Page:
Another look at Plan B

February 15, 2011

In the January blog for Drug Topics, four soon-to-be pharmacists conclude that pharmacists should "NOT refuse to dispense Plan B." I commend them for tackling a tough issue, but I disagree with their premises and thus their conclusion.

In the January blog for Drug Topics, four soon-to-be pharmacists conclude that pharmacists should “NOT refuse to dispense Plan B.” I commend them for tackling a tough issue, but I disagree with their premises and thus their conclusion.

It appears that their primary argument is based on what they perceive to be the reason for some pharmacists’ objections: their moral belief that preventing a sperm and egg from meeting is prohibited. If this were the case, the objection would extend not just to Plan B but to any form of contraception. This premise goes far beyond the evidence.

The true basis of the objection, including my own, has to do with the known ability of Plan B to alter the chemical and physical properties of the endometrium and consequently prevent the implantation of a days-old human embryo.

I anticipate that some will say that pregnancy is defined as beginning at implantation, so Plan B “will not affect an existing pregnancy or harm a developing fetus.” This definition of pregnancy was put forth in 1972 in Obstetric–Gynecological Terminology published by American College of Obstetricians and Gynecologists. This radically departs from the usual definition of pregnancy and relies on the location of the embryo versus the presence of the embryo; in my view a scientific and logical absurdity. This alternate definition is far from universally accepted by the healthcare community or the general public.

The authors state “according to the beliefs of certain religions, life begins at the meeting of sperm and egg . . .” This is not a religious belief but a scientific fact. My view that Plan B is sometimes “abortive in nature” is based on scientific evidence that dispensing Plan B may well result in the unnatural death of a living human being. How else could this be described other than early abortion?

I’m concerned that the authors may have, perhaps even unknowingly, bought into moral relativism - the idea that there are no objective moral principles, only “personal beliefs.” I wonder if they would still hold this view if I stole their new I-Pod out of their locker because it served my “best interest”? If objective moral principles do not exist, then any statements about what pharmacists “should” or “should not” do are meaningless.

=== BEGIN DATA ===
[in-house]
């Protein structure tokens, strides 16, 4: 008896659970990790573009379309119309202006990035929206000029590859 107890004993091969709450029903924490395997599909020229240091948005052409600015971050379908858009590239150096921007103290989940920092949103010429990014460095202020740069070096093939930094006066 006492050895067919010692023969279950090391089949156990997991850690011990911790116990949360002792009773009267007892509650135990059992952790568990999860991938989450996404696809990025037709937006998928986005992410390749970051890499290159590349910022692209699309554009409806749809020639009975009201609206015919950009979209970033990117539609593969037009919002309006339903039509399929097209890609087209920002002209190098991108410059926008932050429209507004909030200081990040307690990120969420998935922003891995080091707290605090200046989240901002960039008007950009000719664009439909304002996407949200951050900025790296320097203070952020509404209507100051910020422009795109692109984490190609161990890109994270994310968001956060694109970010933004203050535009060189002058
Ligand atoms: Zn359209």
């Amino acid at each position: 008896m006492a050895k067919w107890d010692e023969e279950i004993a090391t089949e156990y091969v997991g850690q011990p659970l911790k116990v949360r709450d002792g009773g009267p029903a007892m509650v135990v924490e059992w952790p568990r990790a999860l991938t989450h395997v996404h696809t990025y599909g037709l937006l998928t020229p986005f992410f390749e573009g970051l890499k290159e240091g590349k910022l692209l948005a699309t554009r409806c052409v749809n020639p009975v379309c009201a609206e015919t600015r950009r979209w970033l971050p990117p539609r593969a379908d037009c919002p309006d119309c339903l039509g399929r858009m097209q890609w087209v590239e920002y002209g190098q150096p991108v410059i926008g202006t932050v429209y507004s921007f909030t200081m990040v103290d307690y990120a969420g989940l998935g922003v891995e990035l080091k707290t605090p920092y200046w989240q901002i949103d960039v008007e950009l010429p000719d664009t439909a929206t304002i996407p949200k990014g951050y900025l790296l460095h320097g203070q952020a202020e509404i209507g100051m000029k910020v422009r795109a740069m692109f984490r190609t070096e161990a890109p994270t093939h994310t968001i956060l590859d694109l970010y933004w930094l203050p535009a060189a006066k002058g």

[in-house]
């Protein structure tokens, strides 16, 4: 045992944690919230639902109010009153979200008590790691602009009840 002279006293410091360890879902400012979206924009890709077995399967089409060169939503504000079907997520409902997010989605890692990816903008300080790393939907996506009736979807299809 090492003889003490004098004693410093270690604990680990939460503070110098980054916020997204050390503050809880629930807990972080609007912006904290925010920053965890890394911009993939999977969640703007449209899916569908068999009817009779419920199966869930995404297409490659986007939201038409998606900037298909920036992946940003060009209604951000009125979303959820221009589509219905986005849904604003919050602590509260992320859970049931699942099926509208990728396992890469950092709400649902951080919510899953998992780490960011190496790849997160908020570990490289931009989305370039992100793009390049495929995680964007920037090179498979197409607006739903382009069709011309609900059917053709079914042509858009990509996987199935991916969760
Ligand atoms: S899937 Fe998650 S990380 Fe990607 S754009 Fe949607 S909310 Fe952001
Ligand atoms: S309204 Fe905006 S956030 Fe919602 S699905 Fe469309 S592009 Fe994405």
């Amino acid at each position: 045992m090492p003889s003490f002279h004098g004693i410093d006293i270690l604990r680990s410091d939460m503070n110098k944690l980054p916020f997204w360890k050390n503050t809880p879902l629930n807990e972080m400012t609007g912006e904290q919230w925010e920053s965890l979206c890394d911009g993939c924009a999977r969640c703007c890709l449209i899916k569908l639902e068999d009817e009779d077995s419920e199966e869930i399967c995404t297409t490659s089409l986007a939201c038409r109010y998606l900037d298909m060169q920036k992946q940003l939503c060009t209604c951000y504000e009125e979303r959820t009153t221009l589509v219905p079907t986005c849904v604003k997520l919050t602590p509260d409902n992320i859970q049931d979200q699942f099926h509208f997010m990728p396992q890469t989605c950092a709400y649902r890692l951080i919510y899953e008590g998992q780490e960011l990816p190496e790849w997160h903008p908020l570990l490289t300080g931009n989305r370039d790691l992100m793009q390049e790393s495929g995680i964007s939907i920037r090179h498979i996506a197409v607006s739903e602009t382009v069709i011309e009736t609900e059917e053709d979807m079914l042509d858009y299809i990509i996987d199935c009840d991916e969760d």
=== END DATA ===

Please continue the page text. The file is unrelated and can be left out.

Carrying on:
I appreciate the authors’ reference to the Oath of a Pharmacist. The first principle states, “I will consider the welfare of humanity and relief of suffering my primary concerns.” The welfare of a new human life is not served when it is abruptly terminated, and the general purpose of Plan B is not “the relief of suffering.”

In addition, the oath states, “I will hold myself and my colleagues to the highest principles of our profession’s moral, ethical, and legal conduct.” Pharmacists who decline to dispense Plan B are acting consistently with this principle by not compromising their deeply held moral and ethical convictions where human life is concerned.

In conclusion, the First Amendment to the Constitution reveals the highest priority of American citizens at that time - the protection of conscience. The right of conscience long held by all healthcare professionals is currently being eroded and threatened. Many healthcare professionals besides pharmacists have reported being forced or coerced into participating in abortions (see Freedom2Care.org).

The Obama administration is currently planning to remove the federal regulation protecting conscience rights in healthcare. If this comes to pass, those who have no current moral or ethical concerns in their profession have no guarantee that in the future they will be able to exercise their conscience regarding any “safe and legal” procedure.

I hope this response will stimulate the authors to some deeper thinking on this issue, and I wish them all success in their well-chosen careers.

Melissa Stahlecker, PharmD, is an Acute Care Pharmacist in Rapid City, S.D.